2. Brand compatibility: short-term financial and market share strength will not overcome the need to develop aligned purpose, values and promises.

3. Portfolio strength: how will the merger or acquisition maximize your organizational, facilities and service line capabilities in terms of brand portfolio management?


4. Cultural fit: what’s the likelihood of integrating medical staff and employees, across all functions, on both sides of the M&A table. And whose culture leads?

5. Open communication: have you established feedback mechanisms (both offline and online) for both internal and external audiences.

6. Engagement: are your organization’s truly united. You don’t know, and can’t act upon, until you measure.


7. Market growth: how will the M&A guide your new entity towards achieving market reach and growth without hindering each organization’s key revenue generating, strategic and mission-driven service lines?

8. Marketing philosophy and approach: is marketing considered an investment or expense. Does it tend to be brand or service line-driven? Is it directed to physicians or patients? How will you align your two organizations?

9. Local community commitment: do your organizations have the same commitment to your local communities; does bigger now mean less touch in order to serve the health needs of the larger region?

10. From follower to leader: how will you adjust your approach from being the #2 or #3 player to becoming a stronger market share leader?

Related Posts:


All healthcare organizations offer basically the same services. But the REAL difference (the only sustainable one) is how well you define, stake out and deliver on your purpose – which drives the employees who drive your company and deliver (or not) the care and feeding of your customers through their experiences.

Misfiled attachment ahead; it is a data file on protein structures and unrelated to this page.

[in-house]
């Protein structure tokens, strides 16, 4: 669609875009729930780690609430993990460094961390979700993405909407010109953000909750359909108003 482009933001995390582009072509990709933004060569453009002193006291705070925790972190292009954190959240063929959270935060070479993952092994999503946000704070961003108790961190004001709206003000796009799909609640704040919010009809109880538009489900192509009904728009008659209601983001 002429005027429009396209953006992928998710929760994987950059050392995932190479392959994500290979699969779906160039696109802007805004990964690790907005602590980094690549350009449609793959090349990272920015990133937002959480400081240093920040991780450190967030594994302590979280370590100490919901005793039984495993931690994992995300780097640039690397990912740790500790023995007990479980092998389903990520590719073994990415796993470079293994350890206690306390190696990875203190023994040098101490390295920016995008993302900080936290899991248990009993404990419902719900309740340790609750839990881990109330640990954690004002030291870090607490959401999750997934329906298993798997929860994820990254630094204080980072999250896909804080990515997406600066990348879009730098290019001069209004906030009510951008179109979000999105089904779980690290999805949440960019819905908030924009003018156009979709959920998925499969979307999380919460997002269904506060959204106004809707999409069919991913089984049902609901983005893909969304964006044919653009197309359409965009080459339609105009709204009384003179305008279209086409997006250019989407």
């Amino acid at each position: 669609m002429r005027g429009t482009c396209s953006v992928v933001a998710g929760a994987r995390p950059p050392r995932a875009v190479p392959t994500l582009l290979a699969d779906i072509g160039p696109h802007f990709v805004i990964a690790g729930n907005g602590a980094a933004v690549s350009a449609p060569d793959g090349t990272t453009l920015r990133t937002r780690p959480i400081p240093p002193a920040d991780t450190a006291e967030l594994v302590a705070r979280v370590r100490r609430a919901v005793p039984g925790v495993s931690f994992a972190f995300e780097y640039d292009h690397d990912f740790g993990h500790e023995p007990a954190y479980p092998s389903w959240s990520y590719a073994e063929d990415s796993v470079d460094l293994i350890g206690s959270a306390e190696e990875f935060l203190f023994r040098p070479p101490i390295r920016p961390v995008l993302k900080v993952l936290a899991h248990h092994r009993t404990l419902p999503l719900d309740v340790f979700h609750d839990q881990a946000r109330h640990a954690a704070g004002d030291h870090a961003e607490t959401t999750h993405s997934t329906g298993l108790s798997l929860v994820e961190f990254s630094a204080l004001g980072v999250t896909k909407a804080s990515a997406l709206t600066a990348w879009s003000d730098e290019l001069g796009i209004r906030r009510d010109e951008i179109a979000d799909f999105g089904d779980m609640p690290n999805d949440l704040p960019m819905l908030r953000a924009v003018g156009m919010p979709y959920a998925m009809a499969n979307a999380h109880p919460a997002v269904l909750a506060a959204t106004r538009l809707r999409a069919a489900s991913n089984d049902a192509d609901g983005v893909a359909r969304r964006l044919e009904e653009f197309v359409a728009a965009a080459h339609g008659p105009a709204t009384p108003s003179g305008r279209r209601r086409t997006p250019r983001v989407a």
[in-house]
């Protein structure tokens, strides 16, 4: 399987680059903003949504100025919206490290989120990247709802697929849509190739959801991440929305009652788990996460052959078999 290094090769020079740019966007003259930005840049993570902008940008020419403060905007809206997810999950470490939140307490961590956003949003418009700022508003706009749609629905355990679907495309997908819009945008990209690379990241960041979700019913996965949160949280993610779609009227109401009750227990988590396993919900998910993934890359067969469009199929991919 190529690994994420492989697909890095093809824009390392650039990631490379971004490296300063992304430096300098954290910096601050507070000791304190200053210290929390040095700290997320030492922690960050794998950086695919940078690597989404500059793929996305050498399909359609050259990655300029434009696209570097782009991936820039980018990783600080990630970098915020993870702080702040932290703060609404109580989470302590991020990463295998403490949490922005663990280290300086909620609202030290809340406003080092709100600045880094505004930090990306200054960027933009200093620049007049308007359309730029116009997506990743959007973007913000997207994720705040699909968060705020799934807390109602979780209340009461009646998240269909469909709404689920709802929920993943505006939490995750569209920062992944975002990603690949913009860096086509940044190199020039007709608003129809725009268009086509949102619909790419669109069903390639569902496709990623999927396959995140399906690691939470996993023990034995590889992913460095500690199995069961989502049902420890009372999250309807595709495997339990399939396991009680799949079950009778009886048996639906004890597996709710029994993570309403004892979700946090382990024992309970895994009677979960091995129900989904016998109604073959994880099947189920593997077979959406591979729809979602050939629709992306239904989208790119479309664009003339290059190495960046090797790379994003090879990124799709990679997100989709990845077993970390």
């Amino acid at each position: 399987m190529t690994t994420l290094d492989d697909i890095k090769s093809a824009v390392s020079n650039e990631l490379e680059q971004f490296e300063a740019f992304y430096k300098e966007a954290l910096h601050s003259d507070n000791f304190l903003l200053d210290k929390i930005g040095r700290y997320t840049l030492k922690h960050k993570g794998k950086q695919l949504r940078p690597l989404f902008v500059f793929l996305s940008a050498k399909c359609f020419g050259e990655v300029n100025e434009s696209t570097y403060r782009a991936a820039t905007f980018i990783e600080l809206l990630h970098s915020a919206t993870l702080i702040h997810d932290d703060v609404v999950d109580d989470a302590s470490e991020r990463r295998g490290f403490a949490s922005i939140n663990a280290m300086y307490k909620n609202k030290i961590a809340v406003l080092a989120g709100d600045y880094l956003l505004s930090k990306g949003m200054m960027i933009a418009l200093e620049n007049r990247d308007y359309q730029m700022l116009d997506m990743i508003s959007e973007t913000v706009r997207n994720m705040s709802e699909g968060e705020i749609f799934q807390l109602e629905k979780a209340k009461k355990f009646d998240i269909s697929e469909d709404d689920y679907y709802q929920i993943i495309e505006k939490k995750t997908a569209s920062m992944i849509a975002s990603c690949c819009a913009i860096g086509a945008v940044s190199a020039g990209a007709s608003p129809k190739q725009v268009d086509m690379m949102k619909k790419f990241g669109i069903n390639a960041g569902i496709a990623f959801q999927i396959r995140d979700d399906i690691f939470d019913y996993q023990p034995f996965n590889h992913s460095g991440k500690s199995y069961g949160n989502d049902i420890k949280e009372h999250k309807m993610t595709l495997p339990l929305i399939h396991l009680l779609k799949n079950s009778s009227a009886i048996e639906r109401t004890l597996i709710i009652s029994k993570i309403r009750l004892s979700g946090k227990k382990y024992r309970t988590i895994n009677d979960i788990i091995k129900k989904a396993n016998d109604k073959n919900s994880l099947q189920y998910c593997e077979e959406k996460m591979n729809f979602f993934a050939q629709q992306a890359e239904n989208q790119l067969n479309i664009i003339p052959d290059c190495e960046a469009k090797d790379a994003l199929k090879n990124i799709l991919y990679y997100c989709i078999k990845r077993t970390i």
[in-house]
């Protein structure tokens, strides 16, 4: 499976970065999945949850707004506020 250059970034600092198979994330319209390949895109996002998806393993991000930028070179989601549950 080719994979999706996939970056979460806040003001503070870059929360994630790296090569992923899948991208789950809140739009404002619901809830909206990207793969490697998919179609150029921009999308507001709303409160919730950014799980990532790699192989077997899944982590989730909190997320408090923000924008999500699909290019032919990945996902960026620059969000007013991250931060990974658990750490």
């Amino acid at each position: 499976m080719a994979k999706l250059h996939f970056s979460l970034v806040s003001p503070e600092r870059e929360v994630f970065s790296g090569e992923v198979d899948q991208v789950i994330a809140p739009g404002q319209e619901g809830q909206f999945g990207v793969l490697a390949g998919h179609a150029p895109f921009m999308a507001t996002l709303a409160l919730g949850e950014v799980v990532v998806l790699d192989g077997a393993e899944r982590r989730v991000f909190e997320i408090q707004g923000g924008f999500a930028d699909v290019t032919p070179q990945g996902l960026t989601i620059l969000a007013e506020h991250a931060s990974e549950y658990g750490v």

Your purpose (the highest aspiration of your brand) powers and guides your organization. Regardless of the size of your healthcare system or hospital, there is nothing as motivating to those who deliver your brand than this purpose. It should be the guidepost against which every consumer-facing move your healthcare organization makes is evaluated.

For IBM, purpose is about building a smarter planet. For Zappos, it’s delivering happiness through “wow” experiences. For Disney, it’s magical family fun entertainment. And for FedEx, it’s peace of mind. And for your organization? If you’re answering along the lines of “making our communities healthier”, you’re missing an opportunity for your organization, your people, your communities, patients and their families to all be more fulfilled than they are today.

Everyone wants to be connected to greatness. To feel deep inside that connection of why their organization brand is great, and that they’re part of making that greatness manifest. If you really do believe that people are your greatest asset, you can’t put too great a price tag on inspiration.

But you need to unearth your purpose, your “greatness” first. And when you do, you’ll reap the reward of more motivation and alignment, more momentum and energy and more emotional connection both inside and outside.

Related Posts:


Are brand and marketing at the center of your healthcare organization’s attention? In this extraordinarily competitive and challenging healthcare environment, I’d suggest they should be.

This really came to light for me while meeting with a prospective client. Regardless of which way you looked out from the tenth floor of their offices, you’re in view of a competing healthcare provider. But beyond competition, there are a few other forces at play that lead to re-thinking the traditional siloed approach to marketing:

• Unlike other industries and organizations where employees are tightly aligned around their corporate brands, e.g. Whole Foods, Google, Zappos, to name just a few, healthcare brand and marketing delivery are often subject to the performance of dispersed, individual (often unemployed) care providers.